13 Identity Issues Singapore Must Deal With

United we stand, divided we rant

Singapore is by far the worst example of a homogeneous country.

Our common identity is the exact opposite: a multi-cultural melting pot, united by our love for food, travel, showing off and complaining about the government (don’t bluff).

As melting pots go, sometimes things can get very heated up and cause huge friction between people with polar opposite opinions, but I want to show you how the reverse can also happen because some Singaporeans are fully embracing of the rojak nation we are.

We’ve been grappling with 4 identity issues for over 50 years now. Even before we completely put these issues to rest, more have arisen as we become more multi-ethnic, multi-cultural and multi-faceted.

1. Language

Remember when there was a mini uproar over Borders bookstore banning the use of languages other than English?

Yet the exposure to multiple languages present in Singapore made it possible for Singaporean Nuradillah Zakbah to mediate a misunderstanding between Chinese tourists and an African American tourist using her “best broken Mandarin” skills she picked up from watching Channel 8 dramas and from friends growing up.

singapore-language-nuradillah-zakbah

2. Race

Chinese privilege is a term that has wormed its way back into Singaporeans’ social vocabulary in 2016 after changes to the Elected Presidency which caused quite a bit of murmurs of tokenism, racism and lack of meritocracy.

But Chinese privilege is a fact we cannot deny exists, as pointed out by minorities here, here, here, here and here.

Regardless of race, there are inspiring stories of Singaporeans crossing the racial divide to unite over friendship, community values and in times of need.

racial-harmony-singapore

3. Religion

How attuned are we to religious sensitivities?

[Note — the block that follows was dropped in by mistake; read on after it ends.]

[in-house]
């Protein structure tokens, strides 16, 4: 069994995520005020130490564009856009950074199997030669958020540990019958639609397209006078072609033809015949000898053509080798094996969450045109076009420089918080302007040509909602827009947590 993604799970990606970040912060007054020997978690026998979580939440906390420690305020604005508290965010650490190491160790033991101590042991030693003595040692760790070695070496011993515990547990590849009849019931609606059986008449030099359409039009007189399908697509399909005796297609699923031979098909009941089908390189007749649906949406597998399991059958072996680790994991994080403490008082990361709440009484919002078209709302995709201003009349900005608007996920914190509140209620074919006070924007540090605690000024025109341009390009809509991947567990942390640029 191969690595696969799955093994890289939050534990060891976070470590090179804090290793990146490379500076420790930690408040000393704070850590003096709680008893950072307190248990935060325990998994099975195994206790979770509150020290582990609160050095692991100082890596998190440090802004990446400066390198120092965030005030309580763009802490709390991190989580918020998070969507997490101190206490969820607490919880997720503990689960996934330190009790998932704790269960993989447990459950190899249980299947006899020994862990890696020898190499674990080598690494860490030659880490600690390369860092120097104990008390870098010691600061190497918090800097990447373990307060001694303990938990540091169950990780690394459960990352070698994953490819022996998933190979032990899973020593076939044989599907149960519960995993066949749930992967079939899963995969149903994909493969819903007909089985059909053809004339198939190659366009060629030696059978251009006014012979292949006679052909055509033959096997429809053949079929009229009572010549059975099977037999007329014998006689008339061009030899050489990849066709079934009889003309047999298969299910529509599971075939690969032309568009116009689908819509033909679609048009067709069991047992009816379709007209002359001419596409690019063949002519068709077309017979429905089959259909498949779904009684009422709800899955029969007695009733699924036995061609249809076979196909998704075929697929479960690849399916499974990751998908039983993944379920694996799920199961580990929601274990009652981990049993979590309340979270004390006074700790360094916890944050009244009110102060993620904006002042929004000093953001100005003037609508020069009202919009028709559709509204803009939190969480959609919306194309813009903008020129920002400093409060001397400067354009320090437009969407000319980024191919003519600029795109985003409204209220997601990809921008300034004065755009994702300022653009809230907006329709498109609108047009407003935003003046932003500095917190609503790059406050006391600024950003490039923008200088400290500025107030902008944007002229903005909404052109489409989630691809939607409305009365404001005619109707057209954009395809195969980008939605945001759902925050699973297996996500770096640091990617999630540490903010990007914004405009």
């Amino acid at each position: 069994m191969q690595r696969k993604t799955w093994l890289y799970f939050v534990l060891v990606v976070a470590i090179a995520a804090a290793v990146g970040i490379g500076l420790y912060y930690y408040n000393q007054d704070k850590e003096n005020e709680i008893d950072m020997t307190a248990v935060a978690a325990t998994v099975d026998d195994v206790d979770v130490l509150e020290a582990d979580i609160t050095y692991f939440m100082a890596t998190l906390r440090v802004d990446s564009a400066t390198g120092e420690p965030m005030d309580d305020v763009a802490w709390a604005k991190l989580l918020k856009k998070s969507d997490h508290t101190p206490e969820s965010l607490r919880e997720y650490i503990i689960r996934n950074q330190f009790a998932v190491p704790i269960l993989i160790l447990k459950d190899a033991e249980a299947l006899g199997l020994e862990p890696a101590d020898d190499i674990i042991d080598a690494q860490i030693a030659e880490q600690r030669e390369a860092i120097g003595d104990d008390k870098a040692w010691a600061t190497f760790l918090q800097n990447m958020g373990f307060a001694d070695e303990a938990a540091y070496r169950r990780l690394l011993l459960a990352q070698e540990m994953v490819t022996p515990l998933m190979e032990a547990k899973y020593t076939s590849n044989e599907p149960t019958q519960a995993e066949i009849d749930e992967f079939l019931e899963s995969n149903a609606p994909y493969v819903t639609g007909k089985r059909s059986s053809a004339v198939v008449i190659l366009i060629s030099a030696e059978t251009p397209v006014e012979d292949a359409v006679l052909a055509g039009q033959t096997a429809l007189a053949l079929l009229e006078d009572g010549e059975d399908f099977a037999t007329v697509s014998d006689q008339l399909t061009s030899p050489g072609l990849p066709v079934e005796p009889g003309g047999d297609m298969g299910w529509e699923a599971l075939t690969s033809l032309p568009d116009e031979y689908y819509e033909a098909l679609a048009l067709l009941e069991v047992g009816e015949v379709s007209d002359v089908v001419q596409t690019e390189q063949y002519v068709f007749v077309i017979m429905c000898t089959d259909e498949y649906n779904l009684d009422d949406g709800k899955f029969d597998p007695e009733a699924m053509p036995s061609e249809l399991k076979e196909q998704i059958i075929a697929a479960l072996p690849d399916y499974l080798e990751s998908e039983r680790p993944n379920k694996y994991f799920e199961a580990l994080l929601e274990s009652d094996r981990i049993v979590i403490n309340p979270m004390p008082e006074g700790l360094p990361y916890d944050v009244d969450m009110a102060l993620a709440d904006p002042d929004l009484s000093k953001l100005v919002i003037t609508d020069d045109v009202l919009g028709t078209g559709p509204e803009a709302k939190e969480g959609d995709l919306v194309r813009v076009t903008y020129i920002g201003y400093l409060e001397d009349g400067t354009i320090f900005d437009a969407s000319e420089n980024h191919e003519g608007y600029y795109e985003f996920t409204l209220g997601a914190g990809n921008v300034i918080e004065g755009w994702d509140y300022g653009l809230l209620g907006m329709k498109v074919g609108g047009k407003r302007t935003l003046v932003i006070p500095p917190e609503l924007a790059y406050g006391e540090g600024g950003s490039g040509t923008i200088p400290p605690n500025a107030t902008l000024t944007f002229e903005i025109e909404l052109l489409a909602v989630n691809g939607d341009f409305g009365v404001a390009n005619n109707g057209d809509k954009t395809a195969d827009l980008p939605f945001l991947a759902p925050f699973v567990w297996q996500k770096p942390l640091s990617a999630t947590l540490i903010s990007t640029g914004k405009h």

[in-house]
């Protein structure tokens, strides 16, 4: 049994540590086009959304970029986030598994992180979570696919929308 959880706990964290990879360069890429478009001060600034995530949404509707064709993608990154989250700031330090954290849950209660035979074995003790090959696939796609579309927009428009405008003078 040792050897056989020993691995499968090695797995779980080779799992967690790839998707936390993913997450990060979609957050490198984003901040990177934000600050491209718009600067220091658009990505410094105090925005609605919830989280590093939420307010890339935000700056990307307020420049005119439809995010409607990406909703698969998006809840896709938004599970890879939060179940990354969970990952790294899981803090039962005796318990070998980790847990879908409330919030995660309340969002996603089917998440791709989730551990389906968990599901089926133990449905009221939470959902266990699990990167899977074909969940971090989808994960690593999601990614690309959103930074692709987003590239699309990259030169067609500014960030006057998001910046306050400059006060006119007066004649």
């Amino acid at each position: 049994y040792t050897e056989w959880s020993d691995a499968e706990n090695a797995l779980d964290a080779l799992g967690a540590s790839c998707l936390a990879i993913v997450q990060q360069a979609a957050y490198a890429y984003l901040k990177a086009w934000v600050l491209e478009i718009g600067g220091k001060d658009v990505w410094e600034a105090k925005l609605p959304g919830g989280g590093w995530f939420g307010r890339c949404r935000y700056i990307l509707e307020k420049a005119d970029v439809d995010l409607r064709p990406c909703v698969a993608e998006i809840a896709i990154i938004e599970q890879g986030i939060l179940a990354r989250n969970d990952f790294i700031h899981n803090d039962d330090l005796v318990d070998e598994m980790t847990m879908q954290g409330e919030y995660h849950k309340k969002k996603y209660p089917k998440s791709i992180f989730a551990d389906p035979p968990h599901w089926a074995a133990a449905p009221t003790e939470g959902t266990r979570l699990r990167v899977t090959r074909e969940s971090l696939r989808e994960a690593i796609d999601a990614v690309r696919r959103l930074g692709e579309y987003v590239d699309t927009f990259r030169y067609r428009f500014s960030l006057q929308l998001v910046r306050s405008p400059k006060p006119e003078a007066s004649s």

It is inevitable people will step on each others’ toes if they’re not careful, but many incidents have been resolved by a sincere apology and promoting awareness of religious harmony.

Social media has also been quick to moderate itself, although discussions such as this one can still get really hot (melting pot remember?).

Among the 261 comments, the majority of comments were pretty sane, and there even was a little snippet about being considerate of others.

religious harmony singapore

4. Gender

Females are lousy drivers, fathers are never better with children compared to mothers. Females can’t read maps, males cannot lose.

No one likes to be pigeonholed because of the way they were born.

Here are some who have broken gender stereotypes:

Singaporean Juvena Huang who has travelled the world for almost one and a half years on her Vespa.

Househusbands who stay at home to look after the kids while the wife works:

Daddies

What else can drive us apart?

Even if we overcome the sensitivities of language, race, religion and gender, there are other forces present in our society which can be manipulated to break the strength of our social fabric.

Just look at what sparks conversation online and you can figure out what they are:

  • ageism: young vs old
  • discrimination: abled vs disabled
  • sexuality: homophobes vs LGBT
  • social inequality: rich vs poor
  • social mobility: can poor and middle class keep up with the rich?
  • cost of living: inflation vs wage increases
  • citizenship: new vs existing, born overseas vs born in Singapore
  • culture: local identity vs imported identity
  • health: mental, physical, emotional, spiritual

The question is whether we spend our time and energy fighting internal battles, or work together for internal solutions and focus on tackling regional and global challenges as a nation.

Image Credits: Nuradillah Zakbah Facebook, SGAG, Facebook.

About the author

Jules Of Singapore

I’m Jules, from Singapore. I live and work here, and although it’s a great place to be, I feel there are many issues swept under the carpet. I’m also hoping to meet other women (and men) who actively want to discuss and further the interests of women who make up half our population, but whose voices are not amplified enough.

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